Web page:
EHRs in the Future When All of Medicine is Understood

March 18, 2013
Daniel Essin, MA, MD

Until the day when medicine if fully understood, today's EHRs will struggle to make sense out of data that is ambiguous and imprecise.

Perhaps someday, in the far distant future, we will have identified and understood every molecule, every atom, and every base-pair in everyone's DNA. Every chemical process, every electrical phenomenon, and perhaps others yet to be discovered will be understood down to their smallest inner workings. We will understand how the brain "thinks," how memories are stored, and how reasoning is performed. We may eventually answer one of the great philosophical questions of all time: When observers are presented with the same physical object or phenomenon, are the representations that form in their respective minds (brains) the same or different?

On that day, it will be straightforward to capture, in a historical record, anything about an individual that might be of interest. Straightforward because each individual bit of information will be exactly that - something describable as a precise series of bits. With total knowledge, ambiguity is banished. Measurements and other information will be precise, not approximate. Recording the data will be sufficient. It will not be necessary to describe the thought processes that we used to reach a tentative diagnosis because we will know the actual diagnosis precisely.

In that future, the technology that is used to build today's EHRs will be "just what the doctor ordered" because that is the kind of data for which it was designed - precise and unambiguous data.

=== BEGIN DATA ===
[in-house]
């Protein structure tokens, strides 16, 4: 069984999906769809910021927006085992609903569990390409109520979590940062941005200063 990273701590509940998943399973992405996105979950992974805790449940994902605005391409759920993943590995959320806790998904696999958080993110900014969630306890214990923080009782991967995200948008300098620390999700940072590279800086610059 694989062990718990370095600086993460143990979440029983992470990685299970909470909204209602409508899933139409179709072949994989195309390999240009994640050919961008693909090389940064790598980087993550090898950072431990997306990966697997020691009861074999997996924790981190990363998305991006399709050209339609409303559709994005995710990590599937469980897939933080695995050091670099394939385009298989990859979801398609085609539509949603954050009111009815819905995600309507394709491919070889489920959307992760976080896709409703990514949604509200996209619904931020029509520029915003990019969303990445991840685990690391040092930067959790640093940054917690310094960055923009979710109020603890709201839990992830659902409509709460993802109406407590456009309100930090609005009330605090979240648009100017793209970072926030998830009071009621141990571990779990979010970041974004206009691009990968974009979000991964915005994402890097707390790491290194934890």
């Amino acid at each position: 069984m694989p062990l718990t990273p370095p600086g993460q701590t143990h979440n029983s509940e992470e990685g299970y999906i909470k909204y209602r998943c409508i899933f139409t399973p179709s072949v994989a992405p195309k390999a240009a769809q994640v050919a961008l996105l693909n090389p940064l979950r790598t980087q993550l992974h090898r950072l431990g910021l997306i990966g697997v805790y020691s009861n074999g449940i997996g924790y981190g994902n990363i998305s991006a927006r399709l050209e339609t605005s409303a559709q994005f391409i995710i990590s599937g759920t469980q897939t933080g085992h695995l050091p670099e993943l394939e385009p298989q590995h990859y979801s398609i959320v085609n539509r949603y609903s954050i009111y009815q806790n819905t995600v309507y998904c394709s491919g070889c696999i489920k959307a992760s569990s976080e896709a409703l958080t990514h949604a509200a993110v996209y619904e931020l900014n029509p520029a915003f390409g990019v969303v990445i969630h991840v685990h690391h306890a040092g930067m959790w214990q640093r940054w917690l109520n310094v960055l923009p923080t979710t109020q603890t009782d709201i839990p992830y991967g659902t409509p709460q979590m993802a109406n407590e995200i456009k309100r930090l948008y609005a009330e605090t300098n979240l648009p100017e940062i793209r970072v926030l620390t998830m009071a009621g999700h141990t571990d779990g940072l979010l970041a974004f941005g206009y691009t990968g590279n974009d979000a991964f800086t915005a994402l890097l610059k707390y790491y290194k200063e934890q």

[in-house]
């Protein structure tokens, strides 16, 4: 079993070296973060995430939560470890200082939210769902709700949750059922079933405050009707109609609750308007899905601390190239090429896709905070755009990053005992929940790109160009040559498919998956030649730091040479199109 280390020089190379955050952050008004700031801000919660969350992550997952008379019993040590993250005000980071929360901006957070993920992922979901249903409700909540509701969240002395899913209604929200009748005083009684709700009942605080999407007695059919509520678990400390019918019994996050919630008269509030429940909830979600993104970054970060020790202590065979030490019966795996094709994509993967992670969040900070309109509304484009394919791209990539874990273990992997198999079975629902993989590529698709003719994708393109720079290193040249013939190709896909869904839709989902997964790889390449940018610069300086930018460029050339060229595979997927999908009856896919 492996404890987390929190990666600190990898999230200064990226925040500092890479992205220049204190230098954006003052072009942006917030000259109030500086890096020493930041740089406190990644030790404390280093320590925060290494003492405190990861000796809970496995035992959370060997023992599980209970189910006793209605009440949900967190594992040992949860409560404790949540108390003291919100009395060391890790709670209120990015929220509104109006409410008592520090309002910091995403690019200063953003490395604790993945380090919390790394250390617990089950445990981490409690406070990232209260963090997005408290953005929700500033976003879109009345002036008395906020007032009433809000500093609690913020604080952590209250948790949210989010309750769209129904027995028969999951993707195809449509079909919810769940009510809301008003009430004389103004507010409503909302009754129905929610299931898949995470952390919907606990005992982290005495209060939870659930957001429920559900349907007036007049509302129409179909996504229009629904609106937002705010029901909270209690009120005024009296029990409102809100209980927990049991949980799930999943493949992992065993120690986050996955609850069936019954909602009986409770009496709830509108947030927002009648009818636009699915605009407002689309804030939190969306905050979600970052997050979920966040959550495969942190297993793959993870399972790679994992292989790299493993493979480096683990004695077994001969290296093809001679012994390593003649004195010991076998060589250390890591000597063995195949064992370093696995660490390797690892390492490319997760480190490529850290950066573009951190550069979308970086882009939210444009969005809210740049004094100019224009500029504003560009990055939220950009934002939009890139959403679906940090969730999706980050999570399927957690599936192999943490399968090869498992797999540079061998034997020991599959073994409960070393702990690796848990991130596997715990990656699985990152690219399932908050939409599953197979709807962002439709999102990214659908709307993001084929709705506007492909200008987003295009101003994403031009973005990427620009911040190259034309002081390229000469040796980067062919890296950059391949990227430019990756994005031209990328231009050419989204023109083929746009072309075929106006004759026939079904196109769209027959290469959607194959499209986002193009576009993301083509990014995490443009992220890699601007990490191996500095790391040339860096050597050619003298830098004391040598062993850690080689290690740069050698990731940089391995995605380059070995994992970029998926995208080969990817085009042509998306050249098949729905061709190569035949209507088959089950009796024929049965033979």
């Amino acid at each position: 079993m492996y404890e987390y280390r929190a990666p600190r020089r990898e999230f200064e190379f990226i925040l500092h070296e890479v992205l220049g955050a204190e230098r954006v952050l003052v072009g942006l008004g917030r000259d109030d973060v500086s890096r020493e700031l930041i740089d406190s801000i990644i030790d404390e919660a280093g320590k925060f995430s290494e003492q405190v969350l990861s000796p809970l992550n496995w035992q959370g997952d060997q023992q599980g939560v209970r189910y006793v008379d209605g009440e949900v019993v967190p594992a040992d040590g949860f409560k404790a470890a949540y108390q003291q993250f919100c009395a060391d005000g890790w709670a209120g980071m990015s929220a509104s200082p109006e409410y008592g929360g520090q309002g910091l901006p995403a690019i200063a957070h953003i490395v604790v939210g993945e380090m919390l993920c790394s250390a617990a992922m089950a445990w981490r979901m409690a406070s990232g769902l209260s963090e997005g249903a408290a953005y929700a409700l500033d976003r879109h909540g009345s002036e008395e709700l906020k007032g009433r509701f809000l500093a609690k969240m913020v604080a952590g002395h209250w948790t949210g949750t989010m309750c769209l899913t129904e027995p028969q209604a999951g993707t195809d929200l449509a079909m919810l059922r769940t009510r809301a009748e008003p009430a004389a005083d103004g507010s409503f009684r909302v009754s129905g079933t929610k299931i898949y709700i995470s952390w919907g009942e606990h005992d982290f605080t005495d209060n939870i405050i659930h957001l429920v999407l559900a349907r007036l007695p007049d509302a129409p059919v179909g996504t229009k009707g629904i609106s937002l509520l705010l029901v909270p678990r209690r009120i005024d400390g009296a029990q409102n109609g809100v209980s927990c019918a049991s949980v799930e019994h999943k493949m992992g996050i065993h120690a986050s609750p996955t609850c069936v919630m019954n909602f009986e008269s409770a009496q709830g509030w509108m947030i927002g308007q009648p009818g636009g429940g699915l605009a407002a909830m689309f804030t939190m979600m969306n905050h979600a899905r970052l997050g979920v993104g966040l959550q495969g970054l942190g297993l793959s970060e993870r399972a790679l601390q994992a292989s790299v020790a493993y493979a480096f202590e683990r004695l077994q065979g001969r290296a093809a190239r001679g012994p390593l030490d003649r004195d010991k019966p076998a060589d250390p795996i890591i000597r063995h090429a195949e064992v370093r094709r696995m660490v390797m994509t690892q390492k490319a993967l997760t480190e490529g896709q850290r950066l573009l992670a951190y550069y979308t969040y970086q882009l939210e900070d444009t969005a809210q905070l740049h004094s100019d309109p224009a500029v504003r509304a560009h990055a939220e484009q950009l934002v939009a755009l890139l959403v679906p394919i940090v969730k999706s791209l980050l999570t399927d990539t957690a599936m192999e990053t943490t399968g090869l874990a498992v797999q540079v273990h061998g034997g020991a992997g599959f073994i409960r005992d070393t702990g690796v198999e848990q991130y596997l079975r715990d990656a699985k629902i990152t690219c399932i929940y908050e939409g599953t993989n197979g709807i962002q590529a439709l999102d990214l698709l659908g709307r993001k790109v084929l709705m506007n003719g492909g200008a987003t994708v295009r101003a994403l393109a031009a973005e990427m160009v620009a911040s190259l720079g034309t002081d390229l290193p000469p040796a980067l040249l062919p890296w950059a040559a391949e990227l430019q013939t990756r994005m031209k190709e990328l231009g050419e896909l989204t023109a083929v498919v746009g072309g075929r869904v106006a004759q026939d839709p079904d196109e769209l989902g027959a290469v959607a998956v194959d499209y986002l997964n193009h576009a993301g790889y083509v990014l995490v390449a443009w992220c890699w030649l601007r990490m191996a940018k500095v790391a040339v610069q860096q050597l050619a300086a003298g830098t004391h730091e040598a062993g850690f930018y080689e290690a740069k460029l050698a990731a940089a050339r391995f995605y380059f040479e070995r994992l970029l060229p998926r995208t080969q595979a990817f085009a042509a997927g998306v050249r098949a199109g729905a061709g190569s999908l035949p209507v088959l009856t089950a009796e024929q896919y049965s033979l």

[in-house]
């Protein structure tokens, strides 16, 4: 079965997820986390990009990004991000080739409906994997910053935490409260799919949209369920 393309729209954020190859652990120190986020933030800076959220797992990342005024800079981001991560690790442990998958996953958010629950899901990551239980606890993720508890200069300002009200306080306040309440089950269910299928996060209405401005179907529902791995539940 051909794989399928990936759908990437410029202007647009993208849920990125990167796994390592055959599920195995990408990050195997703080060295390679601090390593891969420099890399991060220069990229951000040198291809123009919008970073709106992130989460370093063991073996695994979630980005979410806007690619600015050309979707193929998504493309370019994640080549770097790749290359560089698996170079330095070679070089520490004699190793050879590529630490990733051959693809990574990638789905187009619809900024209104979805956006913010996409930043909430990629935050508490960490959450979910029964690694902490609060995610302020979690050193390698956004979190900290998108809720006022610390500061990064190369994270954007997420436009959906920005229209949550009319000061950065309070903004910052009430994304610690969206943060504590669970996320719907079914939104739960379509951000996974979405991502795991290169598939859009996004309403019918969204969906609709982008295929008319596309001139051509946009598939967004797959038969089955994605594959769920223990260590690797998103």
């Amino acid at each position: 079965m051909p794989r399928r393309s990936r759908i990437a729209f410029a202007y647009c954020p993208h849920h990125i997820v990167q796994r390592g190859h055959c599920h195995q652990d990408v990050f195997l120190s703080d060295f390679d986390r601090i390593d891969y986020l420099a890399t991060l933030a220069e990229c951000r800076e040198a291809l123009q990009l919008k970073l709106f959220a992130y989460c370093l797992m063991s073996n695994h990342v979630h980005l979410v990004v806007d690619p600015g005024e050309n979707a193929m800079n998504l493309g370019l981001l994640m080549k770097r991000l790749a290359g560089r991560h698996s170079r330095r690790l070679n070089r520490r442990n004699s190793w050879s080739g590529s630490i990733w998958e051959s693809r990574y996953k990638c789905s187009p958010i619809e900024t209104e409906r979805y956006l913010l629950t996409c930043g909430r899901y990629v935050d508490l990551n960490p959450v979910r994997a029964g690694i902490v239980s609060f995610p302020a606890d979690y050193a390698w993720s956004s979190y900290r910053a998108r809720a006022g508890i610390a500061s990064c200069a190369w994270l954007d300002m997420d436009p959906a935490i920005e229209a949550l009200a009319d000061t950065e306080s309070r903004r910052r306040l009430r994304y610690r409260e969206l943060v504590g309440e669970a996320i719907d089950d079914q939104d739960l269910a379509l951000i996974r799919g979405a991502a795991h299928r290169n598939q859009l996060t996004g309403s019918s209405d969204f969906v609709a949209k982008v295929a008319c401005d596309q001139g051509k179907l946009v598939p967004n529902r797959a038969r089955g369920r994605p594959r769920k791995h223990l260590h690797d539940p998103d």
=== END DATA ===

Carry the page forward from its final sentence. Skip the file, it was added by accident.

Until that day, everything will remain ambiguous, unknown, approximate, or imprecise to some degree and before today's EHRs can use it as data it must be coerced into a form that simulates precision and clarity. That includes information that we personally comprehend but find difficult to communicate intact to others.

The necessity of describing complex, wide-ranging thoughts in a few words introduces additional ambiguity and imprecision. In order to turn such thoughts into "data" of a kind that today's EHRs can understand, it is necessary to apply additional thought processes. This requires a conscious decision about in what way the information will be "phoneyed up" or "dumbed down" so that the computer will find it digestible.

In order to produce ICD, SNOMED, and other codes, information must be put through the sausage grinder twice. First to discard all that pesky ambiguity, then to force what is left into sausage casings (the coding scheme), none of which are quite the right size or shape for what we are trying to cram into them. Coding is a type of what computer scientists call "hashing" - producing a digest of the data from which the original cannot be recovered.

So, in the future, when ambiguity and imprecision have been reduced to the point that information won't need to be mangled or otherwise abused by hashing it, we will no longer have the need for either narrative or codes. Data will be just data, not a hash of data. Until then, when information is "data-ized" or hashed (coded), the opportunity to ever know what was discarded in the process is lost along with its meaning.

Until that time, narrative is king. It is the only form of information that is capable of representing everything that could possibly be expressed about a patient or an event to the best of the ability of the one creating the record. The author can choose the words that he/she believes will best convey the details of the story. Text (narrative) is the only form that can hold information in its raw state so that subsequent needs for "data" can be fulfilled by going back to the source and reinterpreting it in the context of the desired use.

Using a computer, reuse of narrative text can be facilitated by delimiting, tagging or, in some other manner, annotating those portions of the text that are known in advance to have quantitative implications or to be readily convertible into computer data. Most of today's EHRs have not been designed to do this. Instead they subordinate the need to fully and accurately capture information to the demands made by both the government's and the technology's definitions of data.